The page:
Around the world, 2017 was a particularly hard year for journalists. As of December 1, a record 262 reporters, editors, and photographers were imprisoned, according to the New York-based Committee to Protect Journalists. Their alleged crimes? Participating in anti-government activities, spreading “false news,” and, for many local reporters and photographers, working with members of foreign media outlets. Here, four of the most prominent cases involving photojournalists currently imprisoned or recently released, but all still facing serious charges.
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Mahmoud Abou Zeid, a freelance photojournalist who works under the pseudonym “Shawkan,” has been in prison since August 14, 2013. The then-23-year-old, on assignment for British photo agency Demotix, was arrested after covering a large sit-in at a public square in Cairo held by supporters of ousted President Mohamed Morsi. While breaking up the demonstration, Egyptian security forces killed more than 800 protesters and arrested more than 700 others.
On March 3, 2018, prosecutors requested death by hanging for the 738 protesters that had been arrested — including Shawkan. He was charged with weapons possession, illegal assembly, murder, attempted murder, and membership in a banned organization (the Muslim Brotherhood, to which many of the Morsi supporters belong). According to his lawyer, Shawkan has hepatitis C but has been denied treatment in prison.
Human rights groups and advocates for the press contend Shawkan was merely doing his job as a photojournalist and have called for his release. French press-freedom organization, Reporters Without Borders (Reporters Sans Frontieres), has launched a social media campaign called #MyPicForShawkan in an effort to put pressure on Egyptian authorities. A court hearing of Shawkan’s case has been postponed repeatedly. (Pictured: Shawkan, in a photograph provided by his brother, Mohamed Abou Zeid courtesy of RSF.)
Journalist and photographer Wa Lone, 31, has been detained in Myanmar along with his colleague Kyaw Soe Oo, 27, since December 12, 2017. At the time of their arrests, the two Reuters journalists were working on an investigation into the September massacre of 10 Rohingya men in Inn Din village in the restive Rakhine state where many Rohingya used to live. They obtained pictures from villagers of the Rohingya men kneeling with their hands tied right before execution, and Wa Lone took photos of a mass grave where the victims’ bodies were found.
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The journalists were arrested on Dec. 12, immediately after they were invited to dine with two police officers in Yangon, the former capital of Myanmar. They were held for two weeks before appearing in court. The Myanmar government accused the two journalists of exposing state secrets to foreign media. If convicted, they face up to 14 years in prison. Last month, prominent human rights lawyer Amal Clooney agreed to defend the journalists. (Pictured: journalist Wa Lone arrives at his court trial in Yangon on April 4, 2018.)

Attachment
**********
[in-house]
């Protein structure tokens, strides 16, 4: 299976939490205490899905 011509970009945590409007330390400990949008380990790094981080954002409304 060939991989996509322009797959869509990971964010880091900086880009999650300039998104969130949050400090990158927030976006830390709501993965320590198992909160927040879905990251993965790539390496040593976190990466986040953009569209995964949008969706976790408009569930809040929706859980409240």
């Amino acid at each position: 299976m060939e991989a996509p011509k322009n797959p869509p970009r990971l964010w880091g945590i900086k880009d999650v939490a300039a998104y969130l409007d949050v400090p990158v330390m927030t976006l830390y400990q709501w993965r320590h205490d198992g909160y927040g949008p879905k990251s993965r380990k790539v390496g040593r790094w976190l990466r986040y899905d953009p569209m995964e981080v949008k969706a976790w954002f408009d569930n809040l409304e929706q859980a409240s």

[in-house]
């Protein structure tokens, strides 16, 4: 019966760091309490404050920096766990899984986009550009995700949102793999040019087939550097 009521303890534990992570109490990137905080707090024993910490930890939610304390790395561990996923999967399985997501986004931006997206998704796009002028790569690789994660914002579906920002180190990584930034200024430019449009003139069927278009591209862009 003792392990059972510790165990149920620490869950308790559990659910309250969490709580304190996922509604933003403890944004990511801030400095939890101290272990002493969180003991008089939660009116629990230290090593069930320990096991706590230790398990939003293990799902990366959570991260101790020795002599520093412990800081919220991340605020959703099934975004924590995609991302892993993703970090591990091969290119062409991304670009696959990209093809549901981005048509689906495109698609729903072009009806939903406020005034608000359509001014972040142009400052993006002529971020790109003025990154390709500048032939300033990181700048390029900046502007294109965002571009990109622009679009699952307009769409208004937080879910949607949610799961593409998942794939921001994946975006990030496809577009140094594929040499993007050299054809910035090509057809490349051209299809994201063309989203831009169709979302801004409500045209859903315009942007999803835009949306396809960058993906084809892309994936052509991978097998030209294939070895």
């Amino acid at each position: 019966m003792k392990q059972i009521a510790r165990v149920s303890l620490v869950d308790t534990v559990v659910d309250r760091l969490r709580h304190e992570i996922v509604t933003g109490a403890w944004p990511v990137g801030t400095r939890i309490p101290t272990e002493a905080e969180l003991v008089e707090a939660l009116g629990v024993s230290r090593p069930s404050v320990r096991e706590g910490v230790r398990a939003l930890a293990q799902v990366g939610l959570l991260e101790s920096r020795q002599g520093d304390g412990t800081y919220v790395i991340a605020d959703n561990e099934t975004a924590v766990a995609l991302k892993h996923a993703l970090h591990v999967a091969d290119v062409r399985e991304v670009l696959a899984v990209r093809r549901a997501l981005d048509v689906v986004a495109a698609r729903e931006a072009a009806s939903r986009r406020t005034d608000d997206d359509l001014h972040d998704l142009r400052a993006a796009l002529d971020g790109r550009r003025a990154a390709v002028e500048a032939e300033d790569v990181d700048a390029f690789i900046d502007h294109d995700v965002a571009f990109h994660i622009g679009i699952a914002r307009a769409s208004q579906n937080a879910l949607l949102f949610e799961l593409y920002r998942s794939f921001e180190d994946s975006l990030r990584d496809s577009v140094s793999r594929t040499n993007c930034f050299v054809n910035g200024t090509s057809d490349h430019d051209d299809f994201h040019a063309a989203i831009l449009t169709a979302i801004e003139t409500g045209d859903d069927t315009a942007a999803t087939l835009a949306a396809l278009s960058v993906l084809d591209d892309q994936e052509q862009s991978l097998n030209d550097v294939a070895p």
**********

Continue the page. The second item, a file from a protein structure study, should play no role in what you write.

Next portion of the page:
Kashmiran freelance photojournalist Kamran Yousuf, 21, was covering an anti-India protest in the disputed region of Jammu and Kashmir September 2017, when he was arrested for allegedly throwing stones at police. India’s National Investigative Agency later charged him with sedition, criminal conspiracy, and attempting to wage a war against India. The National Investigative Agency, which couldn’t provide evidence for Yousuf’s alleged crimes, argued that he was not a “real journalist” because he had only photographed protests but not government initiatives that brought positive changes to Kashmir.
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After being detained for six months, Yousuf was released on bail on March 13, the NIA has not dropped the charges against him, saying the photojournalist will face trial. (Pictured: Yousuf returns to his home in Tahab village of Pulwama district, South Kashmir, on March 16, 2018.)
Freelance photojournalist Ahmed Humaidan began serving a 10-year prison sentence in Bahrain in March 2014. He was arrested in December 2012 for participating in an “attack” on a police station in Sitra, an island in Bahrain; his lawyer contends that the photojournalist was documenting a demonstration as part of his coverage of the continued unrest in the country inspired by the Arab Spring.
The prison frequently denies Humaidan family visits, according to the Committee to Protect Journalists, and the photojournalist has not received adequate treatment for a severe eye infection that developed in the prison last year. (Pictured: A Bahraini woman holds up a portrait of Humaidan during an anti-government protest in the village of Jannusan, west of the capital Manama, on Sept. 19, 2014.)